By Jean Shaoul
    23 June 2003
    Use this version to print | Send this link by email | Email the author

    This is the conclusion of a two-part series. Part one was posted on June 21.

    The Irgun

    In contrast to the Stern/Lehi group, the Irgun only took up the armed struggle against the British when the defeat of Germany became imminent. At the end of 1942, Menachem Begin returned to Palestine after his release from a Soviet labour camp in Poland. He took over as the military commander of the Irgun and led the armed struggle—the Revolt—to get rid of the British.

    But the Irgun’s activities had nothing in common with a revolutionary struggle to overthrow imperialism in the region. They were also targeted against the Arabs. One of its pamphlets read, “We must fight the Arabs in order to subjugate them and weaken their demands. We must take them off the arena as a political factor. This struggle against the Arabs will encourage the diaspora and consolidate it. It will draw the attention of the nations of the world, which will be compelled to honour the people which struggles with its arms. And an ally will be found which will support the peoples’ army in its struggle.”

    Begin, unlike the Stern group and Lehi, always rejected the label “terrorism”, claiming that the Irgun was an army fighting a war against another army. Using the same methods as these two terrorist groups, the Irgun’s most well known act against the British was the blowing up of the King David Hotel, the British military headquarters in Jerusalem in July 1946.

    Lehi’s assassination of Lord Moyne in 1944—a close friend of Churchill with whom Weizman and Ben Gurion, the Labour Zionist leaders, had good relations—led them to crack down on both Lehi and the Irgun. “Every organised group must spew them out... refuge and shelter must be stringently denied these wild men... It is our hearts—not the heart of Britain—that the terrorist iron has entered. Our hands then, no others, must pluck it out.” [Cited by Colin Shindler in The Land Beyond Promise: Israel, Likud and the Zionist Dream.]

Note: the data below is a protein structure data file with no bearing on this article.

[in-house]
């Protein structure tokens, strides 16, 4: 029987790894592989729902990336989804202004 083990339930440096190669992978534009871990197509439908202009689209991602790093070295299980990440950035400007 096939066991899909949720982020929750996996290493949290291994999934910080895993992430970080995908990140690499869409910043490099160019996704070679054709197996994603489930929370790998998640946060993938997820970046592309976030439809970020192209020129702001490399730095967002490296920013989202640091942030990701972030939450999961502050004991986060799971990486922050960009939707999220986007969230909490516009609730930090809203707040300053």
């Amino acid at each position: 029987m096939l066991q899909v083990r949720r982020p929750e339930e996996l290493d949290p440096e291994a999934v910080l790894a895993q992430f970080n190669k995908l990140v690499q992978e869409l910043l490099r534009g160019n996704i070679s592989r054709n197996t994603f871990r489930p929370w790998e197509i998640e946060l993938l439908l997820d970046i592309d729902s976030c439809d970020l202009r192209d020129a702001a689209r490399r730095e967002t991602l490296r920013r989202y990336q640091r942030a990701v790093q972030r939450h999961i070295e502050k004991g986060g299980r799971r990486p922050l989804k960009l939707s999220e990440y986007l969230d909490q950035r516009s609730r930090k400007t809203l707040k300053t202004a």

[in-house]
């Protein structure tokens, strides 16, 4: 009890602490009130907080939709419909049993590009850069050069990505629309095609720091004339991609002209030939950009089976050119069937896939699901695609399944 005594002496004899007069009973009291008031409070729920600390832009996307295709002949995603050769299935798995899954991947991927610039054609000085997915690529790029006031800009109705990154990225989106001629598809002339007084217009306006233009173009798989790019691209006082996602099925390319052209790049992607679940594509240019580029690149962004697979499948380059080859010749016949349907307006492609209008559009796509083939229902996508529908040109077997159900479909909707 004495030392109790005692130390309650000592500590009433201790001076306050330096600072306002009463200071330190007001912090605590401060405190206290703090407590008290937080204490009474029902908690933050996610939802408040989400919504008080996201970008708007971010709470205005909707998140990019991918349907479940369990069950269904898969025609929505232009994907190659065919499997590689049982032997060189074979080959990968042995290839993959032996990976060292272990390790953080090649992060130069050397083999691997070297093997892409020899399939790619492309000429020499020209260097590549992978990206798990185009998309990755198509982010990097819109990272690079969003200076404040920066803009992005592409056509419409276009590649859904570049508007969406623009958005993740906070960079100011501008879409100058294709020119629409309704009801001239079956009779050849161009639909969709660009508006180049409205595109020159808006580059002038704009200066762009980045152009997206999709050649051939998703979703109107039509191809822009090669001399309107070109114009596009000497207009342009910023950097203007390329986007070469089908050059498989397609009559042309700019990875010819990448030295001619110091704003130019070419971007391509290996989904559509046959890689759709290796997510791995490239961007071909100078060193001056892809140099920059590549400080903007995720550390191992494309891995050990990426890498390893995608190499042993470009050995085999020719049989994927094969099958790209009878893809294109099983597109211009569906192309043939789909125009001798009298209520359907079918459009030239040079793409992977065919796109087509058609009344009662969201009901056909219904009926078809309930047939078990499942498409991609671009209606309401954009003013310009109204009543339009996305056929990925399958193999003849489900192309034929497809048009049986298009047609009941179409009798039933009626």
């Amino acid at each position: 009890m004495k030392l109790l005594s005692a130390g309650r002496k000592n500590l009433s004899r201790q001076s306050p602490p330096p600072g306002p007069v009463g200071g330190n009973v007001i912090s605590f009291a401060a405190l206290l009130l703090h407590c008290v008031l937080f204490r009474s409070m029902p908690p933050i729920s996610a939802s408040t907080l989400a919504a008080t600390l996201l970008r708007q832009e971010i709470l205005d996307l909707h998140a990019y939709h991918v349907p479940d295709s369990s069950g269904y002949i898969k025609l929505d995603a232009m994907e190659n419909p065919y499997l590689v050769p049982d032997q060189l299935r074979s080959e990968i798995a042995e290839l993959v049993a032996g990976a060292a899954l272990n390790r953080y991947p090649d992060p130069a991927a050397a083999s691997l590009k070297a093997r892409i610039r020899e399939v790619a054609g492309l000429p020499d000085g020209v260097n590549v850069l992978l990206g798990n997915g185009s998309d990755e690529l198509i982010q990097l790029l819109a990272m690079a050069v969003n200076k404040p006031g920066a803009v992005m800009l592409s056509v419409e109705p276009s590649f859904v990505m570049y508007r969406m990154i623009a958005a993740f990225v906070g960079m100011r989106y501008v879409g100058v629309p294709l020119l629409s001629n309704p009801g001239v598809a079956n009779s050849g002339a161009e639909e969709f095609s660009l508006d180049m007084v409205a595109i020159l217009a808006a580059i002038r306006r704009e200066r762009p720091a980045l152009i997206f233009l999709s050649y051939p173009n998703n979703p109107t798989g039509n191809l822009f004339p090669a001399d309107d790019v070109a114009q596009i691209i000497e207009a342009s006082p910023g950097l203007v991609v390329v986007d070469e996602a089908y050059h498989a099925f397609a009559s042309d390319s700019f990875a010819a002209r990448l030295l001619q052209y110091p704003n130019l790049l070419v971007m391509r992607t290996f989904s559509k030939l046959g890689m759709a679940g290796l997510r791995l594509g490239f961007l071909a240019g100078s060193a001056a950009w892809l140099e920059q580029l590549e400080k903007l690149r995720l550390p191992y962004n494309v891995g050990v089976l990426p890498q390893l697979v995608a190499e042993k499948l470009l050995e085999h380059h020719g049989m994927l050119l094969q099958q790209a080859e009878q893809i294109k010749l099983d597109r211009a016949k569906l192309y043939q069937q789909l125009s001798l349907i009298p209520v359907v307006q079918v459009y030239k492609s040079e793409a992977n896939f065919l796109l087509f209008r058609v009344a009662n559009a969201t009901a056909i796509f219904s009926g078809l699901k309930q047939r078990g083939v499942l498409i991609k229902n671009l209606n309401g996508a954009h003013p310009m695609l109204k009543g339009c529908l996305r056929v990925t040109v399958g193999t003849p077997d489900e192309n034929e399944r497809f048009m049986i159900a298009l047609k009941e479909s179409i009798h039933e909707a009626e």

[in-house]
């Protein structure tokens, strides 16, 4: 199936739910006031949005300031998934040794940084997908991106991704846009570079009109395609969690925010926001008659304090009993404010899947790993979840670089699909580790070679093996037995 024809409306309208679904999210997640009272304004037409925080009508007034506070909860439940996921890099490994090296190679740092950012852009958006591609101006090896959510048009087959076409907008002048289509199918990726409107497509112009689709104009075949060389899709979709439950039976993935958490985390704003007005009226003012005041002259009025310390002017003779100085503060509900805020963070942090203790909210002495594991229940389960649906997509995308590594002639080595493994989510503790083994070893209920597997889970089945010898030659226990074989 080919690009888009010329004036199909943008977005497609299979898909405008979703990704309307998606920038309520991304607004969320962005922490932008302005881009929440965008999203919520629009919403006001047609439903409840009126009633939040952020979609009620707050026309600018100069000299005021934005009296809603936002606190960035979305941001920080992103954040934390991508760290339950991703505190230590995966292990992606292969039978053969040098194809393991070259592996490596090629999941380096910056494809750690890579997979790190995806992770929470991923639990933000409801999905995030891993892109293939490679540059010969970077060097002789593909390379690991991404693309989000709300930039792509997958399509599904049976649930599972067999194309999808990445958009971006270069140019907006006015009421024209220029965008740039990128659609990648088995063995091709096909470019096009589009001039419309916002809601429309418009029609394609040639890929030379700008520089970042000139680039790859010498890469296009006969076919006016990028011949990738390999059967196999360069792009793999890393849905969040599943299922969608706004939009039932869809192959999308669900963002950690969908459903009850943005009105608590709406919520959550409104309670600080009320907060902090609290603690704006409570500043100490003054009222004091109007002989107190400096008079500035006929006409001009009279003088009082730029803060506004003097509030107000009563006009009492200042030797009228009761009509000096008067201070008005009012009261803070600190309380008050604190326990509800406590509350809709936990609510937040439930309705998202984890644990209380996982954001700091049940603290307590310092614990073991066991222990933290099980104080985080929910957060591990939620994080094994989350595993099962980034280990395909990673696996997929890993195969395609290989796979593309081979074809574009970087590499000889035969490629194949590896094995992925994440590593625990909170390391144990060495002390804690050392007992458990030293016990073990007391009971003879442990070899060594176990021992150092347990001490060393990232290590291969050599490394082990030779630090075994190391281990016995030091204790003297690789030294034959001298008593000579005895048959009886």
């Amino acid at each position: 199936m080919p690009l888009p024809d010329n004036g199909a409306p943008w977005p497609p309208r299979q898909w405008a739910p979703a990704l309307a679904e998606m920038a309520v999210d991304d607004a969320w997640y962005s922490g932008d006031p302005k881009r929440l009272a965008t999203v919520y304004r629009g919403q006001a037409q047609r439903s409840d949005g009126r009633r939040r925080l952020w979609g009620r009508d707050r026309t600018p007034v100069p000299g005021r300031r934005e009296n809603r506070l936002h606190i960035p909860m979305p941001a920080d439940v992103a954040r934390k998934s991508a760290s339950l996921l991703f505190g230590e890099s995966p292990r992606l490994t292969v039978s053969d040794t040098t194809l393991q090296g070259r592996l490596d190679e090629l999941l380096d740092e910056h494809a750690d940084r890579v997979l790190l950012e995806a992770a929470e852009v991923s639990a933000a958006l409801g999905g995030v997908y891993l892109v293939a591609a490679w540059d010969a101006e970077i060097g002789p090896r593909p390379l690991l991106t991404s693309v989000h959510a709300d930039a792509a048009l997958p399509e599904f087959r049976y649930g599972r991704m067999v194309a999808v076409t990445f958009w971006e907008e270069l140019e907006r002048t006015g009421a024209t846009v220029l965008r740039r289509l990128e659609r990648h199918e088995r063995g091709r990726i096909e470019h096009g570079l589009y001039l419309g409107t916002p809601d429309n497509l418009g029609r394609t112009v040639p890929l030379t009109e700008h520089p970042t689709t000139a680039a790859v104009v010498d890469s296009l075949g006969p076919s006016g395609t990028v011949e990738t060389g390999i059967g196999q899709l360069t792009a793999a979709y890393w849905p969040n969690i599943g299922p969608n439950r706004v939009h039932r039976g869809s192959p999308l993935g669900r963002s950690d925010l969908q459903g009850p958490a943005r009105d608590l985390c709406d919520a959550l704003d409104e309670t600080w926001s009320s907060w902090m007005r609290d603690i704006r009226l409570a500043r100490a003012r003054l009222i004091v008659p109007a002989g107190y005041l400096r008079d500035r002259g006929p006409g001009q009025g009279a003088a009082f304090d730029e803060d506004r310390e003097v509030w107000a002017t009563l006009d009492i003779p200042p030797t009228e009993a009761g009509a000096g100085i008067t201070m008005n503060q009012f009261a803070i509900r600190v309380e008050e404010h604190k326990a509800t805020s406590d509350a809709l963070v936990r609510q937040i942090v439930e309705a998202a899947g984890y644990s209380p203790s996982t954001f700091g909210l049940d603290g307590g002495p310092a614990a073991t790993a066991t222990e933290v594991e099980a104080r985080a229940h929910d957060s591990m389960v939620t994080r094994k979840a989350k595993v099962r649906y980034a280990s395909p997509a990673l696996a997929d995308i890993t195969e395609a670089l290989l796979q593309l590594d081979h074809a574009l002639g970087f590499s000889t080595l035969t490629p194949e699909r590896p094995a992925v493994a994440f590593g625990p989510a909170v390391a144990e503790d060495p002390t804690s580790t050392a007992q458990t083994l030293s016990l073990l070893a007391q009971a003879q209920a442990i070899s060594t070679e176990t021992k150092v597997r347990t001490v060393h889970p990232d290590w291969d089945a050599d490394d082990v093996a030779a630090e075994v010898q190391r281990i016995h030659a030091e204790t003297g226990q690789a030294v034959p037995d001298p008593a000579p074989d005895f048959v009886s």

The Zionist parties unite

    It was the election of a Labour government in July 1945 under Clement Attlee, anxious to maintain control over the Middle East’s oil resources that was to lead instead to a troubled reconciliation between the Labour Zionists and the terrorist groups.

    These groups had been for years the bitterest of political rivals. They had not even fought together in the 1943 Warsaw ghetto uprising. What united them at this time was firstly the reversal by Foreign Secretary Ernest Bevin of the Labour party’s previous support for the establishment of a Jewish state. He now rejected the notion of two states—one for the Jews and one for the Arabs—and favoured an Arab stooge regime along the lines of those in Transjordan, Egypt and Iraq, where Jews would be guaranteed minority rights.

    Secondly, and for similar reasons, the Labour government also opposed Jewish immigration to Palestine. Under conditions where neither Britain nor the US were prepared to open their doors to the hundreds of thousands of survivors of the Holocaust, the Jews would have had to remain in the displaced persons camp and in the countries of their persecution.

    In November 1945, the Haganah (the Labour Zionists’ military wing and by far the largest of the three military groups), the Irgun and Lehi signed an agreement to establish the United Resistance Movement to drive the British out of Palestine. This was to last for less than a year—until the King David Hotel bombing—when Ben Gurion terminated the agreement calling the Irgun “the enemy of the Jewish people”. Despite this, the scale of the terrorist attacks increased tenfold.

    Faced with increasing hostility and disruption in Palestine and rejection by both Arabs and Jews of a bi-national state, Britain referred the conflict to the United Nations, fully expecting the UN to hand Palestine back to Britain to deal with. But Britain’s hopes of resolving the conflict in Palestine on its own terms were to be thwarted. The major powers, including the US and the Soviet Union, actively supported the establishment of a Jewish state for their own purposes: they saw it as a way of blocking Britain’s position in the Middle East. This, plus the worldwide sympathy that the catastrophe that had befallen European Jewry evoked, led the UN in November 1947 to vote for the partition of Palestine. In May 1948, the British withdrew from Palestine and the Zionists immediately declared independence and the establishment of Israel. War broke out between Israel and the Palestinians, led by the Arab feudalists, for control of the land.

    The Revisionist groups used all the training and methods they had developed and used against the British to terrorise and intimidate the Palestinians. The planned terrorist activities, carried out by the Irgun and Lehi, and sanctioned by the Labour Zionists, were to play a major role in driving the Palestinians from their homes. The massacre at Deir Yassin, where more than 200 men, women and children were slaughtered, is only the best-known example. Ben Gurion himself encouraged the Haganah, largely under the control of the Histadrut/Mapai Party and forerunner of the Israeli Defence Forces, to expel the Palestinians from their homes. The expulsion of the Palestinians, who were destined to become refugees in neighbouring countries and dispersed throughout the world, and the takeover of their land were the essential prerequisites for the founding of the state of Israel.

    From underground terrorist groups to the political mainstream